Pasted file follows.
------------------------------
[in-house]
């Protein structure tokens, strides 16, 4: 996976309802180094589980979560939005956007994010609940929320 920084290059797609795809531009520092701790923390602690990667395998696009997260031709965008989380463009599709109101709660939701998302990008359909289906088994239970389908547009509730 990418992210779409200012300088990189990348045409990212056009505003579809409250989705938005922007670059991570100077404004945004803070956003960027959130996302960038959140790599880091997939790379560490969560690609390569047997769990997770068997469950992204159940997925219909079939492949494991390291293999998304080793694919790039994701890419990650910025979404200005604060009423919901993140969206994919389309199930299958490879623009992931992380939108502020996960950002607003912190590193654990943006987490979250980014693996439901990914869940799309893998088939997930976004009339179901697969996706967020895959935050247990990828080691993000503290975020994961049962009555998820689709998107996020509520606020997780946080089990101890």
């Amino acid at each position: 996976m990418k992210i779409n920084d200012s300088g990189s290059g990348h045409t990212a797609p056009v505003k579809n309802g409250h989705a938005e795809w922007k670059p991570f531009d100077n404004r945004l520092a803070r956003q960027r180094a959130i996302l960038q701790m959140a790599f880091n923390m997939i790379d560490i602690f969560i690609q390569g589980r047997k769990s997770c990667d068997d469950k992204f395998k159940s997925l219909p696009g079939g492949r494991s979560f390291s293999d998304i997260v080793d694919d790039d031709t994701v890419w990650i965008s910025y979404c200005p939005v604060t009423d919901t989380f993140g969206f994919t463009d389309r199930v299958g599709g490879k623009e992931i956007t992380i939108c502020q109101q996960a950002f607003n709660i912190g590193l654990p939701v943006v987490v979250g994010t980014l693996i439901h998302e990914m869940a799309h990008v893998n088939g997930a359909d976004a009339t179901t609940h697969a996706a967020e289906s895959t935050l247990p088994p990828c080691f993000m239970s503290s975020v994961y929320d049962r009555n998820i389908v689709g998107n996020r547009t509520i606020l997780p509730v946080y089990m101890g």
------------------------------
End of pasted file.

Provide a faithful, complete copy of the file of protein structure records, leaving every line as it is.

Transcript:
[in-house]
């Protein structure tokens, strides 16, 4: 996976309802180094589980979560939005956007994010609940929320 920084290059797609795809531009520092701790923390602690990667395998696009997260031709965008989380463009599709109101709660939701998302990008359909289906088994239970389908547009509730 990418992210779409200012300088990189990348045409990212056009505003579809409250989705938005922007670059991570100077404004945004803070956003960027959130996302960038959140790599880091997939790379560490969560690609390569047997769990997770068997469950992204159940997925219909079939492949494991390291293999998304080793694919790039994701890419990650910025979404200005604060009423919901993140969206994919389309199930299958490879623009992931992380939108502020996960950002607003912190590193654990943006987490979250980014693996439901990914869940799309893998088939997930976004009339179901697969996706967020895959935050247990990828080691993000503290975020994961049962009555998820689709998107996020509520606020997780946080089990101890």
């Amino acid at each position: 996976m990418k992210i779409n920084d200012s300088g990189s290059g990348h045409t990212a797609p056009v505003k579809n309802g409250h989705a938005e795809w922007k670059p991570f531009d100077n404004r945004l520092a803070r956003q960027r180094a959130i996302l960038q701790m959140a790599f880091n923390m997939i790379d560490i602690f969560i690609q390569g589980r047997k769990s997770c990667d068997d469950k992204f395998k159940s997925l219909p696009g079939g492949r494991s979560f390291s293999d998304i997260v080793d694919d790039d031709t994701v890419w990650i965008s910025y979404c200005p939005v604060t009423d919901t989380f993140g969206f994919t463009d389309r199930v299958g599709g490879k623009e992931i956007t992380i939108c502020q109101q996960a950002f607003n709660i912190g590193l654990p939701v943006v987490v979250g994010t980014l693996i439901h998302e990914m869940a799309h990008v893998n088939g997930a359909d976004a009339t179901t609940h697969a996706a967020e289906s895959t935050l247990p088994p990828c080691f993000m239970s503290s975020v994961y929320d049962r009555n998820i389908v689709g998107n996020r547009t509520i606020l997780p509730v946080y089990m101890g």